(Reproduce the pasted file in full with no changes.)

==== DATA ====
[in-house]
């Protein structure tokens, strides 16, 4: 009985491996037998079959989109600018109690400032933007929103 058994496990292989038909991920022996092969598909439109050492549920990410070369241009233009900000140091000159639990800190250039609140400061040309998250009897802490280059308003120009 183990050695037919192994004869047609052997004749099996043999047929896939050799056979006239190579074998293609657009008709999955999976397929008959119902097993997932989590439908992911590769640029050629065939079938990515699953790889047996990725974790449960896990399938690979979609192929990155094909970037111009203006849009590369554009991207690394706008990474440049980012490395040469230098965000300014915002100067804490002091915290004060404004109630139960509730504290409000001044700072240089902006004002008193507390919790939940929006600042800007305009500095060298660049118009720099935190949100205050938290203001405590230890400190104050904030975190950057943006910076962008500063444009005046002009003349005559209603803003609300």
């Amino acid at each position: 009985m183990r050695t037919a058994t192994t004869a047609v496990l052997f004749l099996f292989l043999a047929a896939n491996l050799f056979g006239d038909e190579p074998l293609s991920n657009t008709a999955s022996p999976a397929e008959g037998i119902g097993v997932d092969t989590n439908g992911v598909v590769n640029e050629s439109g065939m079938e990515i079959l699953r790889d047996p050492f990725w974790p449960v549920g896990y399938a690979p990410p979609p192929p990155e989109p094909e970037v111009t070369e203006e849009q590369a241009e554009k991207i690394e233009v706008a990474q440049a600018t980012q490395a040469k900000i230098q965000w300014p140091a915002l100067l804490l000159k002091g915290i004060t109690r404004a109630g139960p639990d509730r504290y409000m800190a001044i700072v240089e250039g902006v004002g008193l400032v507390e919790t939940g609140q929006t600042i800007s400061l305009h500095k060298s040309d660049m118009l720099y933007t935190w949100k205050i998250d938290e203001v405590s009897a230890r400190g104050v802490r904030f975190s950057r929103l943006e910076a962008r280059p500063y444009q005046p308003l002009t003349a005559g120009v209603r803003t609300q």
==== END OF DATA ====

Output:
[in-house]
């Protein structure tokens, strides 16, 4: 009985491996037998079959989109600018109690400032933007929103 058994496990292989038909991920022996092969598909439109050492549920990410070369241009233009900000140091000159639990800190250039609140400061040309998250009897802490280059308003120009 183990050695037919192994004869047609052997004749099996043999047929896939050799056979006239190579074998293609657009008709999955999976397929008959119902097993997932989590439908992911590769640029050629065939079938990515699953790889047996990725974790449960896990399938690979979609192929990155094909970037111009203006849009590369554009991207690394706008990474440049980012490395040469230098965000300014915002100067804490002091915290004060404004109630139960509730504290409000001044700072240089902006004002008193507390919790939940929006600042800007305009500095060298660049118009720099935190949100205050938290203001405590230890400190104050904030975190950057943006910076962008500063444009005046002009003349005559209603803003609300």
């Amino acid at each position: 009985m183990r050695t037919a058994t192994t004869a047609v496990l052997f004749l099996f292989l043999a047929a896939n491996l050799f056979g006239d038909e190579p074998l293609s991920n657009t008709a999955s022996p999976a397929e008959g037998i119902g097993v997932d092969t989590n439908g992911v598909v590769n640029e050629s439109g065939m079938e990515i079959l699953r790889d047996p050492f990725w974790p449960v549920g896990y399938a690979p990410p979609p192929p990155e989109p094909e970037v111009t070369e203006e849009q590369a241009e554009k991207i690394e233009v706008a990474q440049a600018t980012q490395a040469k900000i230098q965000w300014p140091a915002l100067l804490l000159k002091g915290i004060t109690r404004a109630g139960p639990d509730r504290y409000m800190a001044i700072v240089e250039g902006v004002g008193l400032v507390e919790t939940g609140q929006t600042i800007s400061l305009h500095k060298s040309d660049m118009l720099y933007t935190w949100k205050i998250d938290e203001v405590s009897a230890r400190g104050v802490r904030f975190s950057r929103l943006e910076a962008r280059p500063y444009q005046p308003l002009t003349a005559g120009v209603r803003t609300q």